I didn’t think much about it during my first IVF for baby #2. We got a PGS normal embryo and I thought all was well. After the FET failed we went right into another egg retrieval. When that one was a bust – resulting in zero blastocysts – I began wondering about my testosterone level. At the consultation to prepare for yet another egg retrieval I asked my RE about testing my level and he said we could. Then, unexpectedly, we changed protocols and started stimulation meds that same day. So there wasn’t any time for testing. During a monitoring appointment I asked the physician assistant who was doing my ultrasound if we could get that test done, and she said that it wouldn’t be good to do mid-stim cycle because my hormones would be all over the place. After that one failed too, I brought up the topic again with my RE. That time we had time to test as I waited for my period to start. I got the results on cycle day 1, which was also the day I began my meds for this current round of IVF.

When the results came back they were high. My intuition was correct. Honestly, I was irritated that they never bothered to test this before and I regret not testing it from the very beginning. The RE instructed me to stop DHEA cold turkey that day. I was told that high testosterone “could” suppress follicle growth and “possibly” negatively impact egg quality, though there aren’t definitive answers on this. He also said that my testosterone level would drop back to normal quickly, so that by the following week when my follicles are doing the majority of their growth, there won’t be a negative impact. What I didn’t ask was, “is the damage to my egg quality already done?” I’m thinking that since eggs take about 3 months to mature, it might not have been good that for the majority of those 3 months my testosterone was high. But I don’t know what, if any, impact testosterone could have at that early stage. I’ll hold that question for the next consultation if it comes to that.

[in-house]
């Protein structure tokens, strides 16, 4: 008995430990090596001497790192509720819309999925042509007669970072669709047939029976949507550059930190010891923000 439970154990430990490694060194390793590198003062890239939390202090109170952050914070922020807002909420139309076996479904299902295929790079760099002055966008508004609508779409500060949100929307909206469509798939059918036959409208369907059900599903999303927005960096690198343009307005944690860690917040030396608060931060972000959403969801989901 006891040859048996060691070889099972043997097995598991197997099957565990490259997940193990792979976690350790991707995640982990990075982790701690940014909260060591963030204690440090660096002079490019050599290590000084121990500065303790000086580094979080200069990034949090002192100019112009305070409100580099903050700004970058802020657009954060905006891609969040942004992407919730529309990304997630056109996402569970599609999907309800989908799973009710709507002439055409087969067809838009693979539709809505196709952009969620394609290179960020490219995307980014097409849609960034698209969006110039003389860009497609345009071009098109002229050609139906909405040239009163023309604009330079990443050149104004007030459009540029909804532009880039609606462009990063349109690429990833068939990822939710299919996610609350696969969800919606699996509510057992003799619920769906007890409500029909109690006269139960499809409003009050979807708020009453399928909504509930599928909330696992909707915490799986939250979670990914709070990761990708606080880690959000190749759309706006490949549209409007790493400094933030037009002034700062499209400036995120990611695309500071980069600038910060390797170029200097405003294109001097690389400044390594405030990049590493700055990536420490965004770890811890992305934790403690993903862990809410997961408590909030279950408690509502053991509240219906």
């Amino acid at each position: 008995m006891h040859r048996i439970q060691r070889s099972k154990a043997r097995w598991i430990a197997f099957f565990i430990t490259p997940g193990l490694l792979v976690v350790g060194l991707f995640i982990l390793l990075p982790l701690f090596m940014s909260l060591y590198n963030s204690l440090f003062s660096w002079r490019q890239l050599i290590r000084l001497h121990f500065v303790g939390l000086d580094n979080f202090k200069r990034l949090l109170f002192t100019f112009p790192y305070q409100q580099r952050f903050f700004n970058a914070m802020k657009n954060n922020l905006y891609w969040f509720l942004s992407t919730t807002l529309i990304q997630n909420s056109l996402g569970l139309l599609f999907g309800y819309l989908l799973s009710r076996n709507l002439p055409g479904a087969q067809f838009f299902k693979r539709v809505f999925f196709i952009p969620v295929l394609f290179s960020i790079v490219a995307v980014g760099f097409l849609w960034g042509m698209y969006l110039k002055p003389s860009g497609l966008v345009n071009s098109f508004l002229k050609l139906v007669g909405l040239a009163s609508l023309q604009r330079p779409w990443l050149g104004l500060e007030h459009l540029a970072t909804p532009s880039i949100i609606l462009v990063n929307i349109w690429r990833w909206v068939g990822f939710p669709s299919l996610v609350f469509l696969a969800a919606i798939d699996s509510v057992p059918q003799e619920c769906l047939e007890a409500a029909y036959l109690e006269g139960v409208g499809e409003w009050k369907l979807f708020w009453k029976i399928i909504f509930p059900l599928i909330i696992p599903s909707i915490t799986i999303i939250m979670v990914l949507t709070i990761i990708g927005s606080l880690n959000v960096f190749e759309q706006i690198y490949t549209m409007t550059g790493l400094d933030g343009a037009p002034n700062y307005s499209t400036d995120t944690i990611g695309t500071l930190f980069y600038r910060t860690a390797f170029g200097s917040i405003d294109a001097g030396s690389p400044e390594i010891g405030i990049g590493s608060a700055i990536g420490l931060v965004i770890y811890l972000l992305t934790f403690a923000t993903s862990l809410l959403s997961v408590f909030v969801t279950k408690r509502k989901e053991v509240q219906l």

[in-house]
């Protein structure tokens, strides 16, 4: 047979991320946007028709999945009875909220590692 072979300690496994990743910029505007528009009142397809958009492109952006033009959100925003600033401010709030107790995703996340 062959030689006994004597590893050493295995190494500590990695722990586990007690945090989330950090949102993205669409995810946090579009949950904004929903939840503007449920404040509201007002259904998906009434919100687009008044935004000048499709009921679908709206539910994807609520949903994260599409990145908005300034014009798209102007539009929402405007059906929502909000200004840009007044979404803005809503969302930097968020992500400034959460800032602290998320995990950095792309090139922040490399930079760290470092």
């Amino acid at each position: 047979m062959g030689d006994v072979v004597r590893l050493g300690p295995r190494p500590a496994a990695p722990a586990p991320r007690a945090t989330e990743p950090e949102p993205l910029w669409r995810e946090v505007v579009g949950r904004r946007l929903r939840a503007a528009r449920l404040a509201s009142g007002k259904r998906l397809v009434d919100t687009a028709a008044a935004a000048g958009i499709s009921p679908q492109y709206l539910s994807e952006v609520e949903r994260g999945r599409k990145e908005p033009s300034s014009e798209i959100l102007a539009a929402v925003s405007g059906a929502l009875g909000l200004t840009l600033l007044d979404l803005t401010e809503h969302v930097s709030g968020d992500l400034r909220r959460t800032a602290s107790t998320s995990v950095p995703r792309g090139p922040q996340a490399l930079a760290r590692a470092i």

I decided not to worry about this as I’m going forward with the cycle anyway, since the potential impact is really an unknown. There’s nothing I can do about it now. I’m hoping that I stopped in time to mitigate any significant harmful effect, and keeping my fingers crossed for finding that golden egg.

Tonight is my trigger shot for a retrieval on Friday morning. We are expecting about 7 eggs based on my follicle count and size. I feel like an old pro at this egg retrieval thing, but I hope this can be my last one.